Great Sandy National Park, Fraser Island, QLD, Australia
About The Spot: At 200 hectares, Lake Boomanjin is the largest perched lake in the world. Perched lakes are formed when a build up of organic matter raises the lake floor above sea level. The waters of Lake Boomanjin are stained Tea Tree red and the ripples of red are due to very small creeks that carry in water which has been heavily discolored by tannin from Tea Trees. There are significantly smaller crowds compared to Lake Wabby or Lake McKenzie, so you can relax in the water and take time to feel the fine, white sand between your toes. Because this sand is made of tiny bits of quartz (which has no nutritional value) there are very few plants that survive, and those that do have adapted to the environment by finding food outside the soil.
These exotic carnivorous plants dot the shores of the lake. The Sundew feeds on trapped insects, trapping them with sweet-smelling sticky mucilage. Bladderworts are decorated with small flowers and survive by trapping tiny organisms in their underground bladders.
The delicacy of the Lake Boomanjin’s ecosystem means that cosmetics such as sunscreen or bug spray should not be worn if you plan on diving in. Though Lake Boomanjin has a somewhat post-apocalyptic feel to its landscape, its shallow waters are refreshing and serene to relax in. Suitable for all ages.
How To Get There: The Mantaray Ferry leaves from Inskip point and arrives at the Southern most point of Fraser Island. Information on times and prices can be found here. Once off the ferry, turning right will put you on 75 Mile Beach, which runs the length of Fraser Island’s East Coast. From 75 Mile Beach Road, take the Dilli Village exit (Dillinghams Road). By keeping right at two intersections you will arrive at Lake Boomanjin after 11.3km.
The Kingfisher Bay Ferry leaves from River Heads. The barge pricing information and times can be found here. Once off the barge, drive towards Cornwells Road and follow until you reach the East Coast of Fraser Island. Once on 75 Mile Beach, drive south to Dilli village, take Dillinghams road and in 11.3km you will arrive at Lake Boomanjin. There is an inland route from Kingfisher Bay to Lake Boomanjin, it passes Lakes’ McKenzie, Basin, Birrabeen and Benaroon. This route has many intersections, requires a high clearance 4WD and has terrain that can change with the weather. If you choose this route (which can be a lot of fun), plan ahead with a map and leave plenty of time to navigate the harsh sandy trails.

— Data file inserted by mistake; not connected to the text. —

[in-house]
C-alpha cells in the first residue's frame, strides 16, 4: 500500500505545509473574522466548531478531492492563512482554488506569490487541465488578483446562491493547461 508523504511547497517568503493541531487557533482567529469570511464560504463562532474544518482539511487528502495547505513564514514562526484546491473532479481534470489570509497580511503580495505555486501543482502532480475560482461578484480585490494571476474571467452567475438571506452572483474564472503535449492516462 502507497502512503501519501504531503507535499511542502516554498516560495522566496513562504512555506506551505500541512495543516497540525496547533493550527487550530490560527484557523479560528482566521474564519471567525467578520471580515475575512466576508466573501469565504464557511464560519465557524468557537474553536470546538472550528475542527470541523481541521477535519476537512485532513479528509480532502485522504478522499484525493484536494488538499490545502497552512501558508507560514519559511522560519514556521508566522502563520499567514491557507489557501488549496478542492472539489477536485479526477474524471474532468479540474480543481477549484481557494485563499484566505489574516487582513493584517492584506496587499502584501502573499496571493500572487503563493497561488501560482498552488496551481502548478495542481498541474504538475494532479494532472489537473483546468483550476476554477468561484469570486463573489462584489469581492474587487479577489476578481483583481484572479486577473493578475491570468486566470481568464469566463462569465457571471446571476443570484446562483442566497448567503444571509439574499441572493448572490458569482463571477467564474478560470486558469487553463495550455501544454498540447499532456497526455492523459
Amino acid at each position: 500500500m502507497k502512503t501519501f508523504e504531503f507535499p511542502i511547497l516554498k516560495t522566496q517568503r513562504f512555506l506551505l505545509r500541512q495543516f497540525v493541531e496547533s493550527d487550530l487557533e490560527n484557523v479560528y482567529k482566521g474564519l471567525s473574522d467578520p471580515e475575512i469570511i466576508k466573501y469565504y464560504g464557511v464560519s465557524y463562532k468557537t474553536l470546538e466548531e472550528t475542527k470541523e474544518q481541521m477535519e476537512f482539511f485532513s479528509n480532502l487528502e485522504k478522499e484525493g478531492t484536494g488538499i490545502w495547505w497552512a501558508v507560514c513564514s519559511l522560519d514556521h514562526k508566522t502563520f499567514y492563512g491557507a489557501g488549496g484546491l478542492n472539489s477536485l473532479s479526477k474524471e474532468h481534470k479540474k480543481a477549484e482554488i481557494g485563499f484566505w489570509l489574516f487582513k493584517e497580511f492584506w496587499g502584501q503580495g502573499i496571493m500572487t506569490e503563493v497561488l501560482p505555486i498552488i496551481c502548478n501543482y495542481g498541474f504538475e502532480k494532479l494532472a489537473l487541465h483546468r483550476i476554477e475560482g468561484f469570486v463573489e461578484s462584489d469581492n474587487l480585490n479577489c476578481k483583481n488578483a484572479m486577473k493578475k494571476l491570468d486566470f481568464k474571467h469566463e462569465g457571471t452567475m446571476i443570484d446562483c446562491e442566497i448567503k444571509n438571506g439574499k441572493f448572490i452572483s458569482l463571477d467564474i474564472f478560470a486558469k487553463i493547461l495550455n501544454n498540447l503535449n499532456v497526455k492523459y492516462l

Difficulty of access: 2/10 It is a fairly short walk of about a couple hundred metres from the car park to the lake.
All vehicles driving on Fraser Island must have a current Fraser Island vehicle access permit. Driving should be done cautiously and will take more time because the roads are sand. The Inland tracks are suitable for high clearance four-wheel-drive vehicles only.
Opening Times/Seasons: Lake Boomanjin is open all day, year-round.
Entrance Fee: Prices for Vehicle Access Permits for Fraser Island can be found here. Camping fees vary depending on duration of stay and age
Facilities Nearby: There are flushing toilets behind the car park.
Other Activities: There are picnic areas very close to this lake, just remember to be ‘dingo safe’. Since Fraser Island has over 300 species of birds, birdwatching can be a rewarding and fun activity. Many visitors enjoy fishing at the nearby 75 Mile Beach.
Other Places of Interest Nearby: Central Station, close by to Lake Boomanjin is more than a campsite. Originally established as a forestry camp, Central Station offers beautiful walks through the rainforest where visitors can learn about the development of the island and its various flora and fauna.
Wildlife: Some interesting carnivorous plants dot the shoreline. There are many species of birds on Fraser Island, and dingoes freely roam the area.
Places to Eat: On the island are several restaurants, many of which are found within the Kingfisher Bay Resort, such as the Sand Bar and Bistro and the Seabelle Restaurant. More restaurants can be found within the Eurong Resort and in Happy Valley.
Where to Camp: You can camp right near this lake at the Lake Boomanjin camping area, which is a fenced camping area set in tall, open forest a short stroll from the lake. This is walk-in camping only; vehicles must stay outside and tents must stay inside the fenced area. There are also an additional 30+ camping locations on the Island, with Central Station being the closest and most popular. Lake Boomanjin is also very close to any beach side campsites along the south eastern side of Fraser Island.
Other places to Stay: There are lodges, hotels, and resorts on Fraser Island, the closest of which are located in Eurong and Dilli Village. Other resorts include the Kingfisher Bay Resort, which is close by, and Happy Valley (2hr Drive). A helpful pdf of the camp zones can be found here.
Nearby Towns: A ferry ride off the island will take you to several towns that have shops and restaurants, the closest town being Hervey Bay.
Comments: Because of its unique Tea Tree-stained waters and the fact that it is the largest perched lake in the world, its worth taking the time to see Lake Boomanjin.